This letter is written on heavy cream paper bearing a watermark of the Crown and Post horn and the letters HW. It has two postal markings, one postmark a London evening duty double ring with the date in a small circle in the centre JA 11 1813 with identifying letter B on the. The year is in 3 figures at the bottom of the stamp 813 figures 1813 which was in use from 1800-1828 with codes A to F. The second marking is the charge mark, the rate being 1/1d for a distance of 300-400 miles, and Dumfries is 340 miles from London.
The letter is addressed James Maxwell Esq Kirkconnell Dumfries Scotland written by
William Sheldon of London. This was a time of great political upheaval with a change of Prime Minister and Members of Parliament resigning over the introduction of Catholic Emancipation, and a lot of turmoil concerning the renewal of the Charter of the East India Company. So although it is not a long letter, it is packed with things that called for research.
It is legible for the most part but has a couple of words which are not clear, and they are marked with a question mark. I have transcribed it as it was written with his abbreviations, like (cou’d have induc’d). I find it odd that many writers at this time abbreviated words like this, and it seems pointless to put in an apostrophe instead of the one letter they have replaced.
Gray’s Inn 11th January 1813
I am this moment favoured with your letter for which I beg leave to
return you my best thanks, and it gives me great pleasure that the extention I
recommended to the petition meets with your approbation. We have now only to trust
in God for success.
Ministers have carved out for themselves a question, which may possibly
rid the country of so feeble, divided, bigoted a host. I mean the struggle they are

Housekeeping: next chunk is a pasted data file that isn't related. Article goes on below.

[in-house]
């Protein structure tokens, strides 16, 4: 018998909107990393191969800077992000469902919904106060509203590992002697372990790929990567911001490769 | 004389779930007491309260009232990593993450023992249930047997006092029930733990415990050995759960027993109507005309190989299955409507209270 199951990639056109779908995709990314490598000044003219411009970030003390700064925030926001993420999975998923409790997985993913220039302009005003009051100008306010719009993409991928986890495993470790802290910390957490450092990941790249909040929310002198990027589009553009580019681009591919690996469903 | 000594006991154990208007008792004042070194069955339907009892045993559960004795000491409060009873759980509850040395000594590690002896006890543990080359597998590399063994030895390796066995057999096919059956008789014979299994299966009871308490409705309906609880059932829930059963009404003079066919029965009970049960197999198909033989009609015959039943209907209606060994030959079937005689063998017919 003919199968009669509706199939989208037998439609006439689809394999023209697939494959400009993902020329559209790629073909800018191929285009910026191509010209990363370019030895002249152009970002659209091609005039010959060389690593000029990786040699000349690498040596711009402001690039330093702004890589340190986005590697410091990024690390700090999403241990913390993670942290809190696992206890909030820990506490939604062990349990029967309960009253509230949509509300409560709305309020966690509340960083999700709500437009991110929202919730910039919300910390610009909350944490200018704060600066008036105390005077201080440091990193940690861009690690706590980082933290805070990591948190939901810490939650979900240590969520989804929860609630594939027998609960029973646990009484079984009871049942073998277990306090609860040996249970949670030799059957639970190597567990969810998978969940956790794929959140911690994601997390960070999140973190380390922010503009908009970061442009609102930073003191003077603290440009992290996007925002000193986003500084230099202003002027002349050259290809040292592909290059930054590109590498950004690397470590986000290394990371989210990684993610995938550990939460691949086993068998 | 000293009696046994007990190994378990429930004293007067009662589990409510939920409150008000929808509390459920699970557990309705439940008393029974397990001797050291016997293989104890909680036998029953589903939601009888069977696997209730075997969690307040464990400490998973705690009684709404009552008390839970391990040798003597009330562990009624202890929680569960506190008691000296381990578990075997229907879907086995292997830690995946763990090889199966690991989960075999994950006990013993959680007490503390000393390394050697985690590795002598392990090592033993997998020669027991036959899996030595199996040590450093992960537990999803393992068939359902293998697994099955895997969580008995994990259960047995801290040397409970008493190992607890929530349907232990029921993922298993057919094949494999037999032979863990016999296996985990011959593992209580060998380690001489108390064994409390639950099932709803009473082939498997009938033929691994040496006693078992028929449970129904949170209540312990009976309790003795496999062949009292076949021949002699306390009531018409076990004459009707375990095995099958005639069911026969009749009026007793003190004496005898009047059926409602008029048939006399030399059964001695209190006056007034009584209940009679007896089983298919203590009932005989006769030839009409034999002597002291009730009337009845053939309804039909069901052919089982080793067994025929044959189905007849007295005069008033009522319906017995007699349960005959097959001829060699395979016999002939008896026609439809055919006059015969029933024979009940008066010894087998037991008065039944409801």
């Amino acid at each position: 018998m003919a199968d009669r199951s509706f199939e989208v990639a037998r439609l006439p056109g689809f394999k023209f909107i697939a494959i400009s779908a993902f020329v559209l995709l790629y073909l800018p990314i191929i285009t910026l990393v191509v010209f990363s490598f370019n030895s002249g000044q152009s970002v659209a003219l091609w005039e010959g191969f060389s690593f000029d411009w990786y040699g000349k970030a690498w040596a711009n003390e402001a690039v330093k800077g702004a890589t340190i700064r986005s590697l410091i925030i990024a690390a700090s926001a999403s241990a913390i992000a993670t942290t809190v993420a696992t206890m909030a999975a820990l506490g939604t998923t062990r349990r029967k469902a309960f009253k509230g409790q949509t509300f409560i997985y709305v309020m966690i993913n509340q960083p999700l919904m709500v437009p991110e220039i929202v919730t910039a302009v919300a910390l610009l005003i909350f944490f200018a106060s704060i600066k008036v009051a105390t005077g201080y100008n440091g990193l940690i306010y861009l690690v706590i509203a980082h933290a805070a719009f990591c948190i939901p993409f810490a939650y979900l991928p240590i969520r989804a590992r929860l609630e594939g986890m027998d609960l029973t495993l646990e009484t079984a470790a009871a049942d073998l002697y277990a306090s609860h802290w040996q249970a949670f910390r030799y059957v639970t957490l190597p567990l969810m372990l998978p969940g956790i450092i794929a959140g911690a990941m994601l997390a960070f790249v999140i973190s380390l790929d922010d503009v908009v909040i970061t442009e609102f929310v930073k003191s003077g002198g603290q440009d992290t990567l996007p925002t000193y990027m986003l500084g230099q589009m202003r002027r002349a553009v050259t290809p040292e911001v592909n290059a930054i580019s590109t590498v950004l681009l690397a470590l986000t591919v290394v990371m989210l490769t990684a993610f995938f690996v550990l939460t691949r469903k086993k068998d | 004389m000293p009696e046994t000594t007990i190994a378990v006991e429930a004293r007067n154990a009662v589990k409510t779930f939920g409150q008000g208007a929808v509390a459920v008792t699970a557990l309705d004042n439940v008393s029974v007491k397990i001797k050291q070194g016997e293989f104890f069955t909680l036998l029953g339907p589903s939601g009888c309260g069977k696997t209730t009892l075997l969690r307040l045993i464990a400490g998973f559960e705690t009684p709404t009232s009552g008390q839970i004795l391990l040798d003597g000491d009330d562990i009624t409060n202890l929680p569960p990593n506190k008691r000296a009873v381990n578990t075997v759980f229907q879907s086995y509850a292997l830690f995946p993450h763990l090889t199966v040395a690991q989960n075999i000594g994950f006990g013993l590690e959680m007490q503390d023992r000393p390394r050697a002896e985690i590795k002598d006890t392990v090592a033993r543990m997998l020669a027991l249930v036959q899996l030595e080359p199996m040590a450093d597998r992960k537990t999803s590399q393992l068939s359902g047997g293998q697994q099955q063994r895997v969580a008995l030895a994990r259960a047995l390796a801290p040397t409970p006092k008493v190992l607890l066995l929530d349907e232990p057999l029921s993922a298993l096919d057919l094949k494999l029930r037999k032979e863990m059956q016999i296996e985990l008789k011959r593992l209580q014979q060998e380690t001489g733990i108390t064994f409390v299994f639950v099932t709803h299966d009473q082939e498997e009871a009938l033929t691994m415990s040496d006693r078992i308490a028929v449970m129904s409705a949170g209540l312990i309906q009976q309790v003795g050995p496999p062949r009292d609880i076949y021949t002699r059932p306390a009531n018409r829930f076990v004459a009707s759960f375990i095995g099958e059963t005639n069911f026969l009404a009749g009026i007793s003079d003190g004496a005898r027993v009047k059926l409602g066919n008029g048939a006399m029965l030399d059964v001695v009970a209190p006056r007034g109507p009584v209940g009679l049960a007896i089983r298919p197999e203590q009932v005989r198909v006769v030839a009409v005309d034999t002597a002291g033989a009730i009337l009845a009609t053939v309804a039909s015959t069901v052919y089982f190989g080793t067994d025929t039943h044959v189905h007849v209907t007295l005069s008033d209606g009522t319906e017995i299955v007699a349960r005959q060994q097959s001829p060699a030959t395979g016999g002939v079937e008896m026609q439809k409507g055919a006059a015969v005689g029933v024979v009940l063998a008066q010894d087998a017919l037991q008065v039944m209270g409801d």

about to have with the E. India company. Under all the existing circumstances,
nothing short of insanity cou’d have induc’d them to raise such a Hydra (*)
It is said Canning is on this occasion to separate from Ld Wellesley & hopes to
ride into power thro’ it. The small specimen he gave during the late short sitting,
seemed to say, I am ready for sale, only bid high enough; it is also whispered (tho’
I have heard the contrary strongly asserted) that he means to cool very much upon
the Cath. Question. If these assertions shou’d be true, I trust he will be making a
I shall be much obliged by such information as it may be in your own, Mr
Mensies(?) & Bishop Cameron’s power to favour me with respecting the state of
Catholicity in Scotland. Our wishes, tho’ our cause is founded in truth & justice,
requires all our activity and exertion, in order to meet that hostility which a quick
(slant?) in the Notes of a certain class (the Clergy) has rais’d agt. us. The change
of sentiment in an illustrious question has trailed the scent I hint at. May the
result prove as contemptible for them, as their industry has been indefatigable; and
I flatter myself when all their petitions appear, I shall not prove a false prophet.
I beg my kindest remembrances to Mrs Maxwell, and tho’ I have not the honour of
being known to them, I request you will permit me to trouble you to present my best
respects to Bishop Cameron & Mr Mensies.
I am Dear Sir
With the greatest esteem your most obedient humble servant
Note : (*) from the OED This comes from Greek mythology a snake whose many heads grew again when cut off, making it hard to extirpate.
This letter mentions so many interesting people of historical interest, and because of that I contacted a friend in England Dr. Marjie Bloy, who has an extensive website with an amazing amount of information about this period called the Peel Web.
The first information she found for me was about the writer of the letter William Sheldon Born in London, the second son of William Sheldon of Weston, Warwickshire. He was admitted as a fellow-commoner to Gray’s Inn on 28 April 1764. He became a barrister in 1791; bencher in 1813; treasurer in 1816. elected as a bencher at Gray’s Inn in February 1813, so when he wrote that letter, he wasn’t a bencher. Lived at Brailes, Warwickshire. Died unmarried on 20 November 1830.